Spinning through Champagne

To say our recent trip to France was a whirlwind would be a huge understatement.  In the space of 6 days we had travelled from Paris down to Chateauneuf du Pape, back through Beaujolais, Burgundy, Chablis and Champagne, sampling about 200 wines along the way.  Our final stop in Champagne was, therefore, a welcome effervescent intervention.



Ulysse Collin

We began at Olivier Collin’s estate, Ulysse Collin, in the village of Congy in the Sézannais, south of the Côte des Blancs. Prior to going to the Ulysse Collin estate we were to meet Olivier at a restaurant to re-fuel both body and mind. This was my first meeting with Olivier and what a lovely chap he is too. He has a wonderfully infectious passion about wine making and it’s hard not to just get sucked into his world.  After lunch we were on the road again to Ulysse Collin. Upon arrival we were escorted down to the cellars where Olivier took us on a pitch dark tour.  We must have been about four or five meters down into the chalk and flint bedding, however thankfully with today’s technology, we were able to use our phones to light the way through the labyrinth of dark tunnels.




Once back in the comfort of natural sunlight we were shown the way to the tasting room where we sampled a few of his wonders. We had the 2013 Les Enfers and Les Roises amongst an array of other absolutely beautiful Champagnes.  Not forgetting the freshly disgorged 2014 Rose de Saignee which was so approachable even at such a young age- a real treat.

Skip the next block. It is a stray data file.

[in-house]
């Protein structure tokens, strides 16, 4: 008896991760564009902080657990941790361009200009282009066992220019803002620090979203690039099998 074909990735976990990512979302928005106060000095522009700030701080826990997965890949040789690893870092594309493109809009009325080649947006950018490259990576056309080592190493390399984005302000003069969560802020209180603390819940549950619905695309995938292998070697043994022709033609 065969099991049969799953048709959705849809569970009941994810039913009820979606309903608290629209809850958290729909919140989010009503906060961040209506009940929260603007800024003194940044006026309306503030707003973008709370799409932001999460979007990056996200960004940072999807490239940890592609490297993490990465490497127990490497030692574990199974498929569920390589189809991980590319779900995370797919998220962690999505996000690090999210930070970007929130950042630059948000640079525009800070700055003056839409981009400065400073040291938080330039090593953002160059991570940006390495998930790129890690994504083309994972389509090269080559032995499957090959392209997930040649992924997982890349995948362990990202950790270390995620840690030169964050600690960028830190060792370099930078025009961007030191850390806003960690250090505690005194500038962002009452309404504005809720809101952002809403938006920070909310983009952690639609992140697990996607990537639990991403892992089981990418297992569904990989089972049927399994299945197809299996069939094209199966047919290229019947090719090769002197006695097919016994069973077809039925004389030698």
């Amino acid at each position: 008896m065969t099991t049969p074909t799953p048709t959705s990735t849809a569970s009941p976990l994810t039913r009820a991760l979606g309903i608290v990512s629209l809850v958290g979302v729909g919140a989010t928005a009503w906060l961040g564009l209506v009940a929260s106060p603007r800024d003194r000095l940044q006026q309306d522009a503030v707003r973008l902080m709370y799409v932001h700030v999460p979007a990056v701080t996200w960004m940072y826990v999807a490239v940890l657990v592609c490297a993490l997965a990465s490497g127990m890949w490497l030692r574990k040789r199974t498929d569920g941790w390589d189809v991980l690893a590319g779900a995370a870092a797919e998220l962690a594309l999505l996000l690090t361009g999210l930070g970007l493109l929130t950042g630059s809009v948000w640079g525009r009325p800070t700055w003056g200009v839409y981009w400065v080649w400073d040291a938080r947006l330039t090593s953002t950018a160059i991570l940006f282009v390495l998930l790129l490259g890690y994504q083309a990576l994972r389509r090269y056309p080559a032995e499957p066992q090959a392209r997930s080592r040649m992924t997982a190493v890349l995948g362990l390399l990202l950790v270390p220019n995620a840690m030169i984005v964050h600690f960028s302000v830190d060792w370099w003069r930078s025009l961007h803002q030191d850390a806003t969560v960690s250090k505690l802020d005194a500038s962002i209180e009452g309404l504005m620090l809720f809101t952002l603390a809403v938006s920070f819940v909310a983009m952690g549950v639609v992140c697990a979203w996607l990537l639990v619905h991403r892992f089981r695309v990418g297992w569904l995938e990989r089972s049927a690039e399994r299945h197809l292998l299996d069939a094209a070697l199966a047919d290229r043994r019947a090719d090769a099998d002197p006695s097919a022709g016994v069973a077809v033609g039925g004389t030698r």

Our final stop of the trip was to Chartogne-Taillet, which surprised me as one of the highlights of the trip. Chartogne-Taillet was established in the mid 1800’s and has been in the family ever since. In 1978 Philippe Chartogne took over the estate and since 2006 his son, Alexandre has been in charge.

Upon our arrival we were greeted by Alexandre, a lovely chap who was quick to welcome us all with open arms. We found ourselves immediately engrossed, listening to Alexandre’s philosophy behind winemaking, and how he follows in the footsteps of how the monks respected the terroir and listened to the land.

We then went on a brief tour of the estate, which included a beautiful family farm house. Construction is also underway to build a vast additional cellar/barrel room many metres down into the natural sandy, clay and limestone soil.




Finally onto the wines, which was a wonderfully casual affair with us all being led through the tunnels of the cellars clutching our tasting glass, while Alexandre pulled bottles at random to try. Often, it was difficult to know which particular wines we were tasting as most the bottles were without skins (no labels) but they were beautifully mature – one was a 1993 which was incredibly fresh and vibrant with a long life ahead.  After disappearing into the dark wilderness of the cellar for several minutes, Alexandre emerged with a 1973 – the bottle covered in dust and cobwebs, a clear sign that it hadn’t been moved since bottling forty or so years before hand. This was one of the wines of the trip for me, it was just sensational. There was plenty of life in it yet. The wine jumped out of the glass with incredible richness and rounded flavours. It was dark caramel in colour with some serious ageing characteristics of toffee and nuts, all underlined by wonderfully precise tropical fruits and wrapped up in a delicate coating of tiny effervescent bubbles. This was an absolute treat and what a way to end the trip!

– Hugo Spencer

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